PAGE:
Fugitive former Kist Bank manager Gyawali arrestedThe police have arrested Kamal Gyawali, fugitive former managing director of then Kist Bank who has been absconding since 2016 after being convicted of financial crime. Kist Bank was part of a mega merger between multiple banks to form Prabhu Bank.
The police have arrested Kamal Gyawali, fugitive former managing director of then Kist Bank who has been absconding since 2016 after being convicted of financial crime. Kist Bank was part of a mega merger between multiple banks to form Prabhu Bank.
In 2016, the Patan High Court handed a four-year jail term and a Rs125 million fine to Gyawali for his involvement in financial fraud. He had taken a Rs120 million loan from Siddhartha Development Bank by putting up substandard collateral.
A team from the Metropolitan Crime Division of the Nepal Police on Friday morning arrested Gyawali from Kanchanpur and brought him to Kathmandu in the afternoon. Division Chief SSP Dhiraj Pratap Singh told the Post that they had presented him before the Patan High Court. “We arrested him to enforce the court’s decision,” said Singh. “We will now wait for the court’s decision before imprisoning him.”
In 2010, Gyawali and his wife Gauri Khanal took a Rs120 million loan in the name of Jamko Publication from the development bank against a collateral worth Rs60 million by influencing its top management. A year later, an on-field inspection by Nepal Rastra Bank (NRB) uncovered the fraud, and the central bank handed over the case to the Crime Investigation Bureau (CIB) of the Nepal Police for further investigation.
The CIB took the case to the Patan Appellate Court which awarded the Gyawali couple a four-year jail term and a Rs65 million fine each. Gyawali fled after finding out that the CIB was investigating his case.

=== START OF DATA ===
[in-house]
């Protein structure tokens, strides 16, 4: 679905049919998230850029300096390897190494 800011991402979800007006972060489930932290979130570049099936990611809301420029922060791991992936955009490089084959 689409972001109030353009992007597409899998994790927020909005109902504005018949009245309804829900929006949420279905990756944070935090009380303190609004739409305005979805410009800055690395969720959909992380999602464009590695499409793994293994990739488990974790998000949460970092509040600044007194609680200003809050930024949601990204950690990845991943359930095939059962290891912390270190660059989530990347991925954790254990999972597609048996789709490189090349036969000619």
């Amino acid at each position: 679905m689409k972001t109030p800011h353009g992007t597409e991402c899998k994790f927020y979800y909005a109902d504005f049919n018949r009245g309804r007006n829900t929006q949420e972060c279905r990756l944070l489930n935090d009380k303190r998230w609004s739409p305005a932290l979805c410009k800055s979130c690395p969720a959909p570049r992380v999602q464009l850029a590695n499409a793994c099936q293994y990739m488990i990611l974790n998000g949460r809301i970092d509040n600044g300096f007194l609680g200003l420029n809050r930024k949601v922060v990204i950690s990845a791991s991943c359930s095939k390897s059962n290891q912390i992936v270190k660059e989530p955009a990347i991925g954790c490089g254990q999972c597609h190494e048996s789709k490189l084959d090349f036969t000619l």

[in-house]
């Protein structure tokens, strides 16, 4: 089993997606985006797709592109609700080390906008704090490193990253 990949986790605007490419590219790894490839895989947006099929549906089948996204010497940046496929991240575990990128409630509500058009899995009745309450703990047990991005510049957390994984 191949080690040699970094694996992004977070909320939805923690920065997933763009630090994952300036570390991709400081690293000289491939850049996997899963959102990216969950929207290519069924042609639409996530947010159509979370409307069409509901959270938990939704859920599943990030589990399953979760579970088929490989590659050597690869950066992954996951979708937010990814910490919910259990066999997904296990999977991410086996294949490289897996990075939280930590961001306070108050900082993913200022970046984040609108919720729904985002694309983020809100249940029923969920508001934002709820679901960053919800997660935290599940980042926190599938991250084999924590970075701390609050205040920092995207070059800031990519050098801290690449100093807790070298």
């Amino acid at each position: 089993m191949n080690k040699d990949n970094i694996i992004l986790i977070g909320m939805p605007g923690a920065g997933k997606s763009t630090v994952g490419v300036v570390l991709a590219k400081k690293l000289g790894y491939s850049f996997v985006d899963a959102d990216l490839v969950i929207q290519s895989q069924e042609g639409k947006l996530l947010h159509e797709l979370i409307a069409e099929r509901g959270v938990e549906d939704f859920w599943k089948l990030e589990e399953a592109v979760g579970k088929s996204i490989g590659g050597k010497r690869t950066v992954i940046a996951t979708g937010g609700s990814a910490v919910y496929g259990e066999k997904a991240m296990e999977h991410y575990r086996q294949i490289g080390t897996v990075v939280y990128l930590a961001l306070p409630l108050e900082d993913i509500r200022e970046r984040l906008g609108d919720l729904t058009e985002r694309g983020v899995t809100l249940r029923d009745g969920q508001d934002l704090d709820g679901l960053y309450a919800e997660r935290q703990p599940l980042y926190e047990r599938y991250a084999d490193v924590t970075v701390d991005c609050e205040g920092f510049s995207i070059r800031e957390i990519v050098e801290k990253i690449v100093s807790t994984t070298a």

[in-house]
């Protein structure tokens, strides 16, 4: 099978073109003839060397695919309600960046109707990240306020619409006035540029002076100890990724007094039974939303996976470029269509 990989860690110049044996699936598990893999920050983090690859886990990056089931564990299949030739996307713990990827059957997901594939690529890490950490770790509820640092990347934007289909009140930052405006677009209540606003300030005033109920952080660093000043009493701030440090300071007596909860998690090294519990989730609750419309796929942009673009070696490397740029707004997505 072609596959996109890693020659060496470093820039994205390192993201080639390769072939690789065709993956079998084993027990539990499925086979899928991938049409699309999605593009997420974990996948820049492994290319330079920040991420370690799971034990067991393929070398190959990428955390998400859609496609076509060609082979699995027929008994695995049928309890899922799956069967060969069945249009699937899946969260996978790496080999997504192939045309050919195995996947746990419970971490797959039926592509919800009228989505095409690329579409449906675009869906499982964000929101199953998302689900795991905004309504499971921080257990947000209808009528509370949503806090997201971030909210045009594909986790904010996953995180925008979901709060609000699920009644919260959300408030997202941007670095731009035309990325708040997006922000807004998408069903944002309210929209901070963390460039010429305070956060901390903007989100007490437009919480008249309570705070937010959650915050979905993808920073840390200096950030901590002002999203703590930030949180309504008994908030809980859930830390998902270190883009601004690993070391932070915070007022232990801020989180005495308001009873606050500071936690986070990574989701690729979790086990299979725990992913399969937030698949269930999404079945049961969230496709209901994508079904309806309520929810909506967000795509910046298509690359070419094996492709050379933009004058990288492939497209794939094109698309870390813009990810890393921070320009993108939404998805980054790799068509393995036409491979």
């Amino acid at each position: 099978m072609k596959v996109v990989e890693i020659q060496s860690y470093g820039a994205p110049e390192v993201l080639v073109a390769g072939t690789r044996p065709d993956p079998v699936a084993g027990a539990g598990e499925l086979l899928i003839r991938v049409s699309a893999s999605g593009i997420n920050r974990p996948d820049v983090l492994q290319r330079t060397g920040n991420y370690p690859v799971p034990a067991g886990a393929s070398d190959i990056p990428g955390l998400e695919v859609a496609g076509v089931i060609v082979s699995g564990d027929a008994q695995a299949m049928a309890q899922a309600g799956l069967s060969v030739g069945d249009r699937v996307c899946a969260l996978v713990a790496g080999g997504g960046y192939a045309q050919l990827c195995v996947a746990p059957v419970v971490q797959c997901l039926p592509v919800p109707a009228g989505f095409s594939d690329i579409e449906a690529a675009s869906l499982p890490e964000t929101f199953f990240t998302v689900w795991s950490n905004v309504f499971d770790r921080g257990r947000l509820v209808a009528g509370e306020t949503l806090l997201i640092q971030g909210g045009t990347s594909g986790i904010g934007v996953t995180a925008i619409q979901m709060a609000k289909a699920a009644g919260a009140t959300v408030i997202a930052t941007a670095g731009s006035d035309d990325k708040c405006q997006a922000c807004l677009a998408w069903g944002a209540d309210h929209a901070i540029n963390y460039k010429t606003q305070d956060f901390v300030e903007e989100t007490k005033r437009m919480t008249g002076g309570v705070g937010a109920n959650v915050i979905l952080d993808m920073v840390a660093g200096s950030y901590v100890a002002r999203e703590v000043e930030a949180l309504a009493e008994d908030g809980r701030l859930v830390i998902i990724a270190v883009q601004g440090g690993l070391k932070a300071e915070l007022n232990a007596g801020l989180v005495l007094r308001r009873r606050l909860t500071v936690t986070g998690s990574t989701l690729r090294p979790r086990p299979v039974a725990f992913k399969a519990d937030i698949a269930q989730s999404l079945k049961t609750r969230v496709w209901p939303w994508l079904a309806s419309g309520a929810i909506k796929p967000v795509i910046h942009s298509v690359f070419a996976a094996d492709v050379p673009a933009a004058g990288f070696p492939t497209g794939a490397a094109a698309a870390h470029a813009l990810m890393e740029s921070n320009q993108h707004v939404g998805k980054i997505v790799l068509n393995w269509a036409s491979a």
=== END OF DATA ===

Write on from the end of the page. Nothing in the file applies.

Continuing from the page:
Gyawali’s rise in the real estate and banking business is a rags-to-riches story. In 2003, he established Kist Merchant Banking and Finance with a few friends. It was then a ‘C’ class financial institution, and had a paid-up capital of Rs30 million. The finance company rode the real estate boom, and witnessed phenomenal growth as land prices in the Kathmandu Valley and major cities soared.
Gyawali, the master manipulator, was able to influence NRB’s top officials and upgraded the finance company to a commercial bank in 2009. According to banking industry insiders, Gyawali became successful in the banking business by exploiting the weak governance of the central bank and investing massively in real estate. He was also successful in influencing the top management of various banks and financial institutions to secure loans to invest in various properties.
Everything was rosy for Gyawali until 2010 when the current Finance Minster Yubraj Khatiwada was appointed NRB governor. After Khatiwada took charge of the central bank, Gyawali’s bad days started.
Under Khatiwada’s leadership, NRB’s regulatory and supervisory competence was strengthened, and lending
to the real estate sector by banks and financial institutions was curbed. This led to a fall in real estate prices, and Gyawali struggled to repay loans and advances he took to invest in the sector. He borrowed more money to clear previous loans, and he sank deeper into debt.